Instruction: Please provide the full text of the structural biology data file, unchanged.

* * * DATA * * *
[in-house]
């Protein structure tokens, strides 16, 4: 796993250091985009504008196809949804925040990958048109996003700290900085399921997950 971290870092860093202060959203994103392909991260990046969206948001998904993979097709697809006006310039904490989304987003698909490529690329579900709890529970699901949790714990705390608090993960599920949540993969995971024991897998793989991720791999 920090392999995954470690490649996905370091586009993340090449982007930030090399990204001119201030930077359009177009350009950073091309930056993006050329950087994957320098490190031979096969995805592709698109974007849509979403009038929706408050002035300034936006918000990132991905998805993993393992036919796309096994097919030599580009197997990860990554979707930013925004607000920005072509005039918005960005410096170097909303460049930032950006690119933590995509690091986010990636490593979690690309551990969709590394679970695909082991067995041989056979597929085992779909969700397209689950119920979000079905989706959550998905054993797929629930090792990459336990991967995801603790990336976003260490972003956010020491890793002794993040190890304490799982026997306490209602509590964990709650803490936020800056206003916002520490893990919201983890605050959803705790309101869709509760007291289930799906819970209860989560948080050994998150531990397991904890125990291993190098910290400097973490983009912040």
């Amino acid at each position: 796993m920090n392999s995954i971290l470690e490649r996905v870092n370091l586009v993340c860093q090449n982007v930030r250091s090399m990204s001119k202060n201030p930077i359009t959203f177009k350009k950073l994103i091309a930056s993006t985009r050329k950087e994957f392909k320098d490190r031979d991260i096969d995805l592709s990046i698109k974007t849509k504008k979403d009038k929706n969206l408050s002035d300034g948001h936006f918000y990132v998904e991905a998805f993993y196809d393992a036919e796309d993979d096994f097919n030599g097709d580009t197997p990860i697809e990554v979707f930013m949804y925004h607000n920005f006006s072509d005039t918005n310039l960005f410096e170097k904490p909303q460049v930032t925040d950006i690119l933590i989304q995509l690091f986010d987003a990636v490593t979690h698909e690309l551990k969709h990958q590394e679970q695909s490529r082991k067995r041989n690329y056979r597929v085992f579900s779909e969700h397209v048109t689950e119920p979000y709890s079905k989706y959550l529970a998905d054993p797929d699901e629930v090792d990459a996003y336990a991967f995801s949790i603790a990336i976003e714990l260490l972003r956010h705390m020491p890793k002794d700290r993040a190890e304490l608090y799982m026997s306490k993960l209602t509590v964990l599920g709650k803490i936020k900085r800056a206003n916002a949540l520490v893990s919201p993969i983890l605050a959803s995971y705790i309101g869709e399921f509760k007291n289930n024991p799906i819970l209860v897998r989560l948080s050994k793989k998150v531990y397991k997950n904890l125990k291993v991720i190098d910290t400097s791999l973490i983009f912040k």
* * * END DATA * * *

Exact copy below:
[in-house]
């Protein structure tokens, strides 16, 4: 796993250091985009504008196809949804925040990958048109996003700290900085399921997950 971290870092860093202060959203994103392909991260990046969206948001998904993979097709697809006006310039904490989304987003698909490529690329579900709890529970699901949790714990705390608090993960599920949540993969995971024991897998793989991720791999 920090392999995954470690490649996905370091586009993340090449982007930030090399990204001119201030930077359009177009350009950073091309930056993006050329950087994957320098490190031979096969995805592709698109974007849509979403009038929706408050002035300034936006918000990132991905998805993993393992036919796309096994097919030599580009197997990860990554979707930013925004607000920005072509005039918005960005410096170097909303460049930032950006690119933590995509690091986010990636490593979690690309551990969709590394679970695909082991067995041989056979597929085992779909969700397209689950119920979000079905989706959550998905054993797929629930090792990459336990991967995801603790990336976003260490972003956010020491890793002794993040190890304490799982026997306490209602509590964990709650803490936020800056206003916002520490893990919201983890605050959803705790309101869709509760007291289930799906819970209860989560948080050994998150531990397991904890125990291993190098910290400097973490983009912040």
């Amino acid at each position: 796993m920090n392999s995954i971290l470690e490649r996905v870092n370091l586009v993340c860093q090449n982007v930030r250091s090399m990204s001119k202060n201030p930077i359009t959203f177009k350009k950073l994103i091309a930056s993006t985009r050329k950087e994957f392909k320098d490190r031979d991260i096969d995805l592709s990046i698109k974007t849509k504008k979403d009038k929706n969206l408050s002035d300034g948001h936006f918000y990132v998904e991905a998805f993993y196809d393992a036919e796309d993979d096994f097919n030599g097709d580009t197997p990860i697809e990554v979707f930013m949804y925004h607000n920005f006006s072509d005039t918005n310039l960005f410096e170097k904490p909303q460049v930032t925040d950006i690119l933590i989304q995509l690091f986010d987003a990636v490593t979690h698909e690309l551990k969709h990958q590394e679970q695909s490529r082991k067995r041989n690329y056979r597929v085992f579900s779909e969700h397209v048109t689950e119920p979000y709890s079905k989706y959550l529970a998905d054993p797929d699901e629930v090792d990459a996003y336990a991967f995801s949790i603790a990336i976003e714990l260490l972003r956010h705390m020491p890793k002794d700290r993040a190890e304490l608090y799982m026997s306490k993960l209602t509590v964990l599920g709650k803490i936020k900085r800056a206003n916002a949540l520490v893990s919201p993969i983890l605050a959803s995971y705790i309101g869709e399921f509760k007291n289930n024991p799906i819970l209860v897998r989560l948080s050994k793989k998150v531990y397991k997950n904890l125990k291993v991720i190098d910290t400097s791999l973490i983009f912040k």